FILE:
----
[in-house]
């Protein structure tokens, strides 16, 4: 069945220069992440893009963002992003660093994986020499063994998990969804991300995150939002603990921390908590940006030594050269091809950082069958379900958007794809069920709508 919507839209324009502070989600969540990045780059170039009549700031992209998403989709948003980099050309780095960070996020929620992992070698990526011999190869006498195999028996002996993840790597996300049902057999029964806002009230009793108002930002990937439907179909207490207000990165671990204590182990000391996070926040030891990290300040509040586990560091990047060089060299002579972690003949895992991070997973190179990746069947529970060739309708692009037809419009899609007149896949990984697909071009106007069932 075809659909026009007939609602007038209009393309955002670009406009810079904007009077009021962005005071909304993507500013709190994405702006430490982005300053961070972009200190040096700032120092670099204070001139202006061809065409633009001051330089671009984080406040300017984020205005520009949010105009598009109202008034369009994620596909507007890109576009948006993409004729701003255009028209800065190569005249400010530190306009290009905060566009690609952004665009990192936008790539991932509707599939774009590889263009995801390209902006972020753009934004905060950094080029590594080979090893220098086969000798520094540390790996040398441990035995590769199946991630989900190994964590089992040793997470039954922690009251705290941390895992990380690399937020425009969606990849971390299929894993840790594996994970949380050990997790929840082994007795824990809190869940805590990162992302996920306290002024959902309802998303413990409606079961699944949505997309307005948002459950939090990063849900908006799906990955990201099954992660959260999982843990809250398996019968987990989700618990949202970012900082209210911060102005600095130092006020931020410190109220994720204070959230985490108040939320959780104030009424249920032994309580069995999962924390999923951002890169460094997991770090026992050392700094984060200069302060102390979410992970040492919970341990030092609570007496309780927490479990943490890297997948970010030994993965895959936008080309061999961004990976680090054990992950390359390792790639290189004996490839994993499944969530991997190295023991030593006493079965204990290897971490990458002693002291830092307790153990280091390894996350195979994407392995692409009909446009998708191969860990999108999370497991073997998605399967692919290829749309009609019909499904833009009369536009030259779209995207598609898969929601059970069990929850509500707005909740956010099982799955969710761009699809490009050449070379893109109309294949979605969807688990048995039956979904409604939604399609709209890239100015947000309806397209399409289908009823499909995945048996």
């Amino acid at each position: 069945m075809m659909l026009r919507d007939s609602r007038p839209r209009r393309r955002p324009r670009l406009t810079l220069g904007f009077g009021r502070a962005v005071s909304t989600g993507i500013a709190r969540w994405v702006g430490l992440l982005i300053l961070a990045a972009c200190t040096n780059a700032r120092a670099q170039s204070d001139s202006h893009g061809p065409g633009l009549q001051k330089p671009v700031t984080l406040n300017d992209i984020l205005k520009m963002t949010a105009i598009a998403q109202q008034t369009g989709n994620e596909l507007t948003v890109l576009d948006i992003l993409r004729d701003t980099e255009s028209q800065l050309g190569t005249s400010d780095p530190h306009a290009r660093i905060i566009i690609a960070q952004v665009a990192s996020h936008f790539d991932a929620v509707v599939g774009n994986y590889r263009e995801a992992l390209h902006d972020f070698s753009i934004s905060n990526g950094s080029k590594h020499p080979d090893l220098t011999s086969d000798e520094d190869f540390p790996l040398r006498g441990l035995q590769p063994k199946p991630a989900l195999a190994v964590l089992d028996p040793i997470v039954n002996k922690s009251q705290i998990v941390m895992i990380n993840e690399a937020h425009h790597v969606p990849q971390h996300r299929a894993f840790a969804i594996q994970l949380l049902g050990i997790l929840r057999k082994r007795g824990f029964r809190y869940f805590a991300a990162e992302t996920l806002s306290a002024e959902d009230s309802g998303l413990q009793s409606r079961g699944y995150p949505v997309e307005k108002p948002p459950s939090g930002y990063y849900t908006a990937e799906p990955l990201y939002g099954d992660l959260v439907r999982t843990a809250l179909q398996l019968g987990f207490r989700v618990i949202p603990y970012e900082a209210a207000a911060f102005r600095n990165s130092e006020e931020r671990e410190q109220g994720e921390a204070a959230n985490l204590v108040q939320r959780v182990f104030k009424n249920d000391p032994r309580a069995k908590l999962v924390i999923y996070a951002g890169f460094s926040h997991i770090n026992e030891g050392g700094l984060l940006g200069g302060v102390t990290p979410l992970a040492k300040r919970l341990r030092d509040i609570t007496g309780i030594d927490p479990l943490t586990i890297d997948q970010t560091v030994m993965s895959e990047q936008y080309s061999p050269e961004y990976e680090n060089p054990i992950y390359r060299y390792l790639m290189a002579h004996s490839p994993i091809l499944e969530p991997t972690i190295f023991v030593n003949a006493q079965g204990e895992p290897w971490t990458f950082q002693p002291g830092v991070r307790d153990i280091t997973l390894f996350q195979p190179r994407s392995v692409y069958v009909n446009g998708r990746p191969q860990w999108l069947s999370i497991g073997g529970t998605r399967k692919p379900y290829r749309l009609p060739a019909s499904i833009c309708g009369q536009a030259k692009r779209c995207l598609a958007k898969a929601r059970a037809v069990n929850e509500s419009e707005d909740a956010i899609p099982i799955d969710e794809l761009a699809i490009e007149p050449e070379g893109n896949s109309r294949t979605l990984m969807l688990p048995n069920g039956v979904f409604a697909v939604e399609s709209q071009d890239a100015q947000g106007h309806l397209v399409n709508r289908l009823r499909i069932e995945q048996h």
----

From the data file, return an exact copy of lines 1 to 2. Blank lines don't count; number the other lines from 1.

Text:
[in-house]
């Protein structure tokens, strides 16, 4: 069945220069992440893009963002992003660093994986020499063994998990969804991300995150939002603990921390908590940006030594050269091809950082069958379900958007794809069920709508 919507839209324009502070989600969540990045780059170039009549700031992209998403989709948003980099050309780095960070996020929620992992070698990526011999190869006498195999028996002996993840790597996300049902057999029964806002009230009793108002930002990937439907179909207490207000990165671990204590182990000391996070926040030891990290300040509040586990560091990047060089060299002579972690003949895992991070997973190179990746069947529970060739309708692009037809419009899609007149896949990984697909071009106007069932 075809659909026009007939609602007038209009393309955002670009406009810079904007009077009021962005005071909304993507500013709190994405702006430490982005300053961070972009200190040096700032120092670099204070001139202006061809065409633009001051330089671009984080406040300017984020205005520009949010105009598009109202008034369009994620596909507007890109576009948006993409004729701003255009028209800065190569005249400010530190306009290009905060566009690609952004665009990192936008790539991932509707599939774009590889263009995801390209902006972020753009934004905060950094080029590594080979090893220098086969000798520094540390790996040398441990035995590769199946991630989900190994964590089992040793997470039954922690009251705290941390895992990380690399937020425009969606990849971390299929894993840790594996994970949380050990997790929840082994007795824990809190869940805590990162992302996920306290002024959902309802998303413990409606079961699944949505997309307005948002459950939090990063849900908006799906990955990201099954992660959260999982843990809250398996019968987990989700618990949202970012900082209210911060102005600095130092006020931020410190109220994720204070959230985490108040939320959780104030009424249920032994309580069995999962924390999923951002890169460094997991770090026992050392700094984060200069302060102390979410992970040492919970341990030092609570007496309780927490479990943490890297997948970010030994993965895959936008080309061999961004990976680090054990992950390359390792790639290189004996490839994993499944969530991997190295023991030593006493079965204990290897971490990458002693002291830092307790153990280091390894996350195979994407392995692409009909446009998708191969860990999108999370497991073997998605399967692919290829749309009609019909499904833009009369536009030259779209995207598609898969929601059970069990929850509500707005909740956010099982799955969710761009699809490009050449070379893109109309294949979605969807688990048995039956979904409604939604399609709209890239100015947000309806397209399409289908009823499909995945048996």